She retrieved her gun and curled up in the chair behind the desk. It was leather and cold, and she shifted to get a comfortable position. She felt sore and a little numb. The house was silent around her, the only sound the light rasp of Chris's breathing.

Her own eyelids were heavy, and she felt rooted to the chair; she tightened her grip on the gun and closed her eyes, just briefly.

"Jill," she heard. She opened her eyes with a start. She couldn't tell if she'd been asleep. She looked over at Chris, who was sitting up on the couch. His eyes met hers, very wide. He looked down at his arm.

"Shit," she whispered. His arm had turned a sickly yellow around the bandages, the veins of his hand bulging unnaturally. She went over to the couch slowly. His eyes were black sockets in his face, and a light sheen of panic covered his skin.

"Jill, I---" He doubled over. Jill saw with horror that the back of his neck was rippling. Veins spread out over his neck and his good arm in thick rivulets; his skin was turning yellow then grey in front of her. She backed away.

When he looked up, his eyes were glassy black. There was no recognition there.

She hit her hip on the edge of the desk and stumbled back. Chris--the thing that was Chris--lurched up from the couch, holding a hand out to her. Mumbled words came from his lips, and she thought she heard her name spoken; but her hand was already on the door, fumbling with the locks. She couldn't turn them.

She realized she still had the gun in her hand.

She leveled it at him. "I'm sorry," she told the thing shuffling toward her. Her hand shook, and she tried to force it steady. This isn't Chris, she told herself. Chris is dead. This is….

She didn't know what it was.

The bullet hit his shoulder, and he staggered back a step. When he started forward again, she aimed for his throat. Blood burst in a crimson flower, and the thing was still for a moment then fell heavily to his knees. She leaned back against the door and shot him again in the chest. The body fell forward, blood pooling around it.

The gun dropped from her hand. She felt numb. She closed her eyes and leaned against the door, waiting for something to happen. She thought she might be sick.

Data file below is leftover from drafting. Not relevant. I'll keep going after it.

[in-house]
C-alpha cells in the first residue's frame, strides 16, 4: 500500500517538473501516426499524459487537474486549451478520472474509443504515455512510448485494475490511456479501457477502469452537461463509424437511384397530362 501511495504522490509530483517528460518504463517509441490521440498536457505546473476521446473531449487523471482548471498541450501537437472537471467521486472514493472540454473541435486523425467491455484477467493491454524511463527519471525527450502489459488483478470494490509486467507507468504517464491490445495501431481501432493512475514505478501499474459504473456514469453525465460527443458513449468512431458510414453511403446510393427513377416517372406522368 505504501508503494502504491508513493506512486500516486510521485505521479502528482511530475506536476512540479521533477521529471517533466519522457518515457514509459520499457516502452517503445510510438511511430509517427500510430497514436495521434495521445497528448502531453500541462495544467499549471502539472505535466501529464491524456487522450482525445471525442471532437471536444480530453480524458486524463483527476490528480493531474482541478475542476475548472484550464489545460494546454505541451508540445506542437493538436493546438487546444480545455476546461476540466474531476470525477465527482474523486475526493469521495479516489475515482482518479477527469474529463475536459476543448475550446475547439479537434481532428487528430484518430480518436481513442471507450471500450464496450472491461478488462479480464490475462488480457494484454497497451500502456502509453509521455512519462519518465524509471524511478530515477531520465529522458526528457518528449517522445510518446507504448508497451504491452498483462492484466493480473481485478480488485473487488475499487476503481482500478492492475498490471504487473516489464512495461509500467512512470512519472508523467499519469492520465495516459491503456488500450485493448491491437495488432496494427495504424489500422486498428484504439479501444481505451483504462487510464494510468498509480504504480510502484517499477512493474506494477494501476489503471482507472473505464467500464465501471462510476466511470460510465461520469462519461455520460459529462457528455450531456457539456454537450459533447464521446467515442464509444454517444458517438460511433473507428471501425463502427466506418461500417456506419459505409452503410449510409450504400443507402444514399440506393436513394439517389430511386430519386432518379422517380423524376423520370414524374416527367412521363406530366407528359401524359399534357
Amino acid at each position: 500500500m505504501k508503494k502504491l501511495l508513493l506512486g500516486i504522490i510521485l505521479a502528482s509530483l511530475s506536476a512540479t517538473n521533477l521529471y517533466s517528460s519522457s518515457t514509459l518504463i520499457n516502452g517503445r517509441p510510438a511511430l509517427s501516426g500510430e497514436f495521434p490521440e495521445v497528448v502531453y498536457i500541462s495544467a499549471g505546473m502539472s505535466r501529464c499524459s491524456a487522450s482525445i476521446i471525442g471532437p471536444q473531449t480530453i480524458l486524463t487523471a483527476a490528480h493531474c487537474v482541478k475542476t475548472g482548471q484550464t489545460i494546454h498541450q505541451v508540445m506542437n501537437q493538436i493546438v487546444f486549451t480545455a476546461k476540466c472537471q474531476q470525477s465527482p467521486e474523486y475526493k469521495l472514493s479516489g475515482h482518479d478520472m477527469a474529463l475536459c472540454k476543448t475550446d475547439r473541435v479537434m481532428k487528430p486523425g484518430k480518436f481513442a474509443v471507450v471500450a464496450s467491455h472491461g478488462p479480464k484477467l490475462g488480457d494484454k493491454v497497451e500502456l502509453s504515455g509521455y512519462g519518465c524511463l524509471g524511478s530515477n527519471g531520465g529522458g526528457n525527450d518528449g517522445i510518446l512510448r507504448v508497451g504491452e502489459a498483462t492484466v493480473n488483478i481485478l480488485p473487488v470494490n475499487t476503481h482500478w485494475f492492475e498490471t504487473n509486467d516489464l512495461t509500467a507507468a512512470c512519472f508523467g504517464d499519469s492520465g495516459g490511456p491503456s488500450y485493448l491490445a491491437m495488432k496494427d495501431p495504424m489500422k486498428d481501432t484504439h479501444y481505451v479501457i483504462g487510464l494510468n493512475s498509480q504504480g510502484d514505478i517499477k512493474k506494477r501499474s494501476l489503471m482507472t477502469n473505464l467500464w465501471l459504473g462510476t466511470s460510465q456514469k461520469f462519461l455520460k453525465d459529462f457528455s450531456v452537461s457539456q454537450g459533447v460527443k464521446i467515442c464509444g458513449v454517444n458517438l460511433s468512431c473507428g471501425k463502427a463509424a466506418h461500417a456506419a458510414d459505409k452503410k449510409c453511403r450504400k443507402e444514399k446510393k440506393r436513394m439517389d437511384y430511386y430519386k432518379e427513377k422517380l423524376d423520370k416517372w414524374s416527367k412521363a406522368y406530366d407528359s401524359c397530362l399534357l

Chris stared at her with empty eyes. That was easy, wasn't it, he said.

She shook her head.

Come on now, Jill, he said. You didn't hesitate, did you. You're telling me that wasn't easy?

It's never easy.

There was a faint shuffling sound on the other side of the door. She opened her eyes, listening. It came again, then silence. She held her breath, ticking the seconds off in her head. There was nothing. Then--again. Closer now.

She slid down the door. A few feet from her, Chris lay still and staring. Not Chris, she repeated to herself, not Chris. Not…anything. She looked down at her hands, wondering if she were going to change, too. The dragging footsteps were louder now.

She didn't think she was getting out of here alive.

Annie Lennox: "Love Song For A Vampire"

Love Song For A Vampire

Come into these arms again
and lay your body down
The rhythm of this trembling heart
is beating like a drum
It beats for you it bleeds for you
it knows not how it sounds
For it is the drum of drums
it is the song of songs

Once I had the rarest rose
that ever deigned to bloom
Cruel winter chilled the bud
and stole my flower too soon
Oh loneliness, oh hopelessness
to search the ends of time
For there is in all the world
no greater love than mine.

Love o love o .... still falls the rain (still falls the rain)
Love o love o .... still falls the night (still falls the night)
Love o love o .... be mine forever (damned forever)

Let me be the only one
to keep you from the cold
Now the floor of heaven is laid
the stars are bright as gold
They shine for you they shine for you
they burn for all to see
Come into these arms again
and set this spirit free...